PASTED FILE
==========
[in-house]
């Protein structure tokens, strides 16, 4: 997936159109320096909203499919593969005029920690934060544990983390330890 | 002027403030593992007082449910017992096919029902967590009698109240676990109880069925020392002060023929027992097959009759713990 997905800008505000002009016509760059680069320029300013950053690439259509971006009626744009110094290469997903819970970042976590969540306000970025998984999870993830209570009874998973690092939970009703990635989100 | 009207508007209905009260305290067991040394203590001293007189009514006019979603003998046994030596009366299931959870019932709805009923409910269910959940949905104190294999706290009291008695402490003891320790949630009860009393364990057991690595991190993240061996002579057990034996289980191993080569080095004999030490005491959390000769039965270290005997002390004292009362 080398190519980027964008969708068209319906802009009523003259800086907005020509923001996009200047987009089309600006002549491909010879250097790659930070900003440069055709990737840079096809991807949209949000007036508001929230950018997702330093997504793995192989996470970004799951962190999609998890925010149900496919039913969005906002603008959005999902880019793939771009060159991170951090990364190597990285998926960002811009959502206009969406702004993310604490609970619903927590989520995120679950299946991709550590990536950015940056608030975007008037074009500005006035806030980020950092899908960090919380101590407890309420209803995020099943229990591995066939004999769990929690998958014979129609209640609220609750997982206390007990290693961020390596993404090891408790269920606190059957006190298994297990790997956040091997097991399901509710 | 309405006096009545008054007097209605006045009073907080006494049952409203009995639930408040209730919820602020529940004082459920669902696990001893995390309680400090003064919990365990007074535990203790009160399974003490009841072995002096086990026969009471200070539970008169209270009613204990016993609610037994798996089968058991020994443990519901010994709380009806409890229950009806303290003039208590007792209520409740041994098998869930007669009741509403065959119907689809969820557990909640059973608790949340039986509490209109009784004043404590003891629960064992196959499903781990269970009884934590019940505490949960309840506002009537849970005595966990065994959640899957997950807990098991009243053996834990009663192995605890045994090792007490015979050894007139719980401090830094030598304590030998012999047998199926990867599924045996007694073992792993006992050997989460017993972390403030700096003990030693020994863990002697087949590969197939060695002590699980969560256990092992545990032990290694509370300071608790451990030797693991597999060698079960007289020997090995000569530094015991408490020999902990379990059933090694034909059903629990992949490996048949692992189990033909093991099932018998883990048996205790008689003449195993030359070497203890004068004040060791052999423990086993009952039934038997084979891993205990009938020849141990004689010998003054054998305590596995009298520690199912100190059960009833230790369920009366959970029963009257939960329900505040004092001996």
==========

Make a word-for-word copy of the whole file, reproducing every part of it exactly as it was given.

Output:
[in-house]
């Protein structure tokens, strides 16, 4: 997936159109320096909203499919593969005029920690934060544990983390330890 | 002027403030593992007082449910017992096919029902967590009698109240676990109880069925020392002060023929027992097959009759713990 997905800008505000002009016509760059680069320029300013950053690439259509971006009626744009110094290469997903819970970042976590969540306000970025998984999870993830209570009874998973690092939970009703990635989100 | 009207508007209905009260305290067991040394203590001293007189009514006019979603003998046994030596009366299931959870019932709805009923409910269910959940949905104190294999706290009291008695402490003891320790949630009860009393364990057991690595991190993240061996002579057990034996289980191993080569080095004999030490005491959390000769039965270290005997002390004292009362 080398190519980027964008969708068209319906802009009523003259800086907005020509923001996009200047987009089309600006002549491909010879250097790659930070900003440069055709990737840079096809991807949209949000007036508001929230950018997702330093997504793995192989996470970004799951962190999609998890925010149900496919039913969005906002603008959005999902880019793939771009060159991170951090990364190597990285998926960002811009959502206009969406702004993310604490609970619903927590989520995120679950299946991709550590990536950015940056608030975007008037074009500005006035806030980020950092899908960090919380101590407890309420209803995020099943229990591995066939004999769990929690998958014979129609209640609220609750997982206390007990290693961020390596993404090891408790269920606190059957006190298994297990790997956040091997097991399901509710 | 309405006096009545008054007097209605006045009073907080006494049952409203009995639930408040209730919820602020529940004082459920669902696990001893995390309680400090003064919990365990007074535990203790009160399974003490009841072995002096086990026969009471200070539970008169209270009613204990016993609610037994798996089968058991020994443990519901010994709380009806409890229950009806303290003039208590007792209520409740041994098998869930007669009741509403065959119907689809969820557990909640059973608790949340039986509490209109009784004043404590003891629960064992196959499903781990269970009884934590019940505490949960309840506002009537849970005595966990065994959640899957997950807990098991009243053996834990009663192995605890045994090792007490015979050894007139719980401090830094030598304590030998012999047998199926990867599924045996007694073992792993006992050997989460017993972390403030700096003990030693020994863990002697087949590969197939060695002590699980969560256990092992545990032990290694509370300071608790451990030797693991597999060698079960007289020997090995000569530094015991408490020999902990379990059933090694034909059903629990992949490996048949692992189990033909093991099932018998883990048996205790008689003449195993030359070497203890004068004040060791052999423990086993009952039934038997084979891993205990009938020849141990004689010998003054054998305590596995009298520690199912100190059960009833230790369920009366959970029963009257939960329900505040004092001996």